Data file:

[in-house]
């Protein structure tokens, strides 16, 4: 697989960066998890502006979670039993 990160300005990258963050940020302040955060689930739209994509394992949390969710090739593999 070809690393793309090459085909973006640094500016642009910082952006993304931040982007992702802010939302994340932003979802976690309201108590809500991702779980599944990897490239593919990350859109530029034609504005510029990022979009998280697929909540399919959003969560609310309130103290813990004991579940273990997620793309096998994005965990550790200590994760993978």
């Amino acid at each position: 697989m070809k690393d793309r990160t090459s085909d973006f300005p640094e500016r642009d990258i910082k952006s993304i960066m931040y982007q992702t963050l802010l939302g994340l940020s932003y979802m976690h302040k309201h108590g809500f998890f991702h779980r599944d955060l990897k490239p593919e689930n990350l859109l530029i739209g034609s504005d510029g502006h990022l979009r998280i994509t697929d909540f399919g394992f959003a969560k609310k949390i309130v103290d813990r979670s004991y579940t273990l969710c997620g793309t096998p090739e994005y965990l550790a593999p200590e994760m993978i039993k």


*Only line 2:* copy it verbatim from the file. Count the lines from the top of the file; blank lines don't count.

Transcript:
């Protein structure tokens, strides 16, 4: 697989960066998890502006979670039993 990160300005990258963050940020302040955060689930739209994509394992949390969710090739593999 070809690393793309090459085909973006640094500016642009910082952006993304931040982007992702802010939302994340932003979802976690309201108590809500991702779980599944990897490239593919990350859109530029034609504005510029990022979009998280697929909540399919959003969560609310309130103290813990004991579940273990997620793309096998994005965990550790200590994760993978």